Student Loan $35,000 6%

Now, list them from the smallest balance to the greatest:

Loan Balance Interest Rate
Credit Card C $435 20%
Credit Card A $900 22%
Credit Card B $4,800 16%
Student Loan $35,000 6%

With everything in the correct order, here’s what you do:

  1. Be sure you’re making the minimum payment required each month on all of your debts.
  2. To start, put every extra cent you can manage towards bringing down Credit Card C (the lowest balance).
  3. After you’ve paid off Credit Card C, take all the money you were putting towards that and move on to your next lowest balance, Credit Card A.
  4. Once that’s paid to zero, the next one in your sights is Credit Card B.
  5. Finally, you’re ready to tackle your student loan debt with all of your additional funds from the previous debts backing you up.

As each outstanding balance disappears, you’ll have extra money to put towards the next debt in line. So when it comes time to take out that $35,000 giant, you can lob your now-massive snowball and do some serious damage to your remaining debt.

Advantages & Disadvantages of the Debt Snowball Method

The snowball method could lead to a positive impact on your credit fairly quickly. As the number of your outstanding balances starts to decrease, and your credit utilization on individual credit cards falls, your scores may start to shape up.

Having lower credit card utilization will create less of a negative impact on your credit scores. The lower the utilization the better (although 1% can be slightly better than 0% utilization in some scoring models).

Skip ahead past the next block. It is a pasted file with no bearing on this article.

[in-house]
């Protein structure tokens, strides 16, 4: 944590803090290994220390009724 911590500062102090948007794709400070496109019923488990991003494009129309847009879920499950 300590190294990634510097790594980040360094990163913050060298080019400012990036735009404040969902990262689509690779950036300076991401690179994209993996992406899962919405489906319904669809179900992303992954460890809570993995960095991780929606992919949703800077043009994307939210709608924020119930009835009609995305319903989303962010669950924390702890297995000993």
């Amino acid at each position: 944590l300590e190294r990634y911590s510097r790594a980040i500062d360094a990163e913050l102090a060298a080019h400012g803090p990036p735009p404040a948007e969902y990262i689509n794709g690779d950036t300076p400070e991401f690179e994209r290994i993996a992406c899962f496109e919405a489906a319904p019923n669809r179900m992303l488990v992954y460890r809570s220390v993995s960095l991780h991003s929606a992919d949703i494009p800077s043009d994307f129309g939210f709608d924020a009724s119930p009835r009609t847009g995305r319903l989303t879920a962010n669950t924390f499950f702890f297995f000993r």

In addition, reducing the number of accounts with balances can help your credit scores. Like credit utilization, the number of cards with balances you have factors into the second-largest category that determines your FICO credit scores (amounts owed). So if you can knock out some of the lower balances via the snowball method, you could see improvement in your credit scores.

And knocking out those smaller balances rapidly can keep you motivated as you’re gearing up to take on the larger balances.

The better your credit, the more money you might be able to save in other aspects of your life. People with high credit scores get the best terms on financial products. That includes the lowest interest rates, access to top rewards programs, and special offers. Having lower interest rates on your loans, credit cards, and mortgages can save you a lot of money in the long run.

If your credit improves you may qualify for a balance transfer credit card, or other refinancing and debt consolidation options, which could let you pay down your debts at lower interest rates (even zero percent!).